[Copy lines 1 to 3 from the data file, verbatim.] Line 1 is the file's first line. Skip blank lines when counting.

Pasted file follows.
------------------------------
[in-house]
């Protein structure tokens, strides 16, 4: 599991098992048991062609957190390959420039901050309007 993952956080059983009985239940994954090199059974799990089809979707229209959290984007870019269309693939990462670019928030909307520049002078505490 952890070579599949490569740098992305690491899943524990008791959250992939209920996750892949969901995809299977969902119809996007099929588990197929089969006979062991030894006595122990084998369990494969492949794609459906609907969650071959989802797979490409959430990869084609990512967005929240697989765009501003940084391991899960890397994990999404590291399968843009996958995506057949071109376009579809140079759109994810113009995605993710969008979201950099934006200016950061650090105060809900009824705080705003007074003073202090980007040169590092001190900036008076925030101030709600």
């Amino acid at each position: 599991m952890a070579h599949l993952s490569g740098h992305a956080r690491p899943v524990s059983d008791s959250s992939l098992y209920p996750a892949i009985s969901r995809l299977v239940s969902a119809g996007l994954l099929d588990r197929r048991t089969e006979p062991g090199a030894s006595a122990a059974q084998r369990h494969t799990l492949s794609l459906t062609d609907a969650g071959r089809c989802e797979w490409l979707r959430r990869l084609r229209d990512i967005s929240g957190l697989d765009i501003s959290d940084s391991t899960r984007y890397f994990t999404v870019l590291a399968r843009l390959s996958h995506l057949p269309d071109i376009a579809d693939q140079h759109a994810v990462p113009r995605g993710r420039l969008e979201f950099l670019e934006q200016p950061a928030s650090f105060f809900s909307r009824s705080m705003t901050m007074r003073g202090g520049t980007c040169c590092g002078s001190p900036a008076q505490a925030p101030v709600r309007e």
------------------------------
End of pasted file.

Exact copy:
[in-house]
């Protein structure tokens, strides 16, 4: 599991098992048991062609957190390959420039901050309007 993952956080059983009985239940994954090199059974799990089809979707229209959290984007870019269309693939990462670019928030909307520049002078505490 952890070579599949490569740098992305690491899943524990008791959250992939209920996750892949969901995809299977969902119809996007099929588990197929089969006979062991030894006595122990084998369990494969492949794609459906609907969650071959989802797979490409959430990869084609990512967005929240697989765009501003940084391991899960890397994990999404590291399968843009996958995506057949071109376009579809140079759109994810113009995605993710969008979201950099934006200016950061650090105060809900009824705080705003007074003073202090980007040169590092001190900036008076925030101030709600």
């Amino acid at each position: 599991m952890a070579h599949l993952s490569g740098h992305a956080r690491p899943v524990s059983d008791s959250s992939l098992y209920p996750a892949i009985s969901r995809l299977v239940s969902a119809g996007l994954l099929d588990r197929r048991t089969e006979p062991g090199a030894s006595a122990a059974q084998r369990h494969t799990l492949s794609l459906t062609d609907a969650g071959r089809c989802e797979w490409l979707r959430r990869l084609r229209d990512i967005s929240g957190l697989d765009i501003s959290d940084s391991t899960r984007y890397f994990t999404v870019l590291a399968r843009l390959s996958h995506l057949p269309d071109i376009a579809d693939q140079h759109a994810v990462p113009r995605g993710r420039l969008e979201f950099l670019e934006q200016p950061a928030s650090f105060f809900s909307r009824s705080m705003t901050m007074r003073g202090g520049t980007c040169c590092g002078s001190p900036a008076q505490a925030p101030v709600r309007e």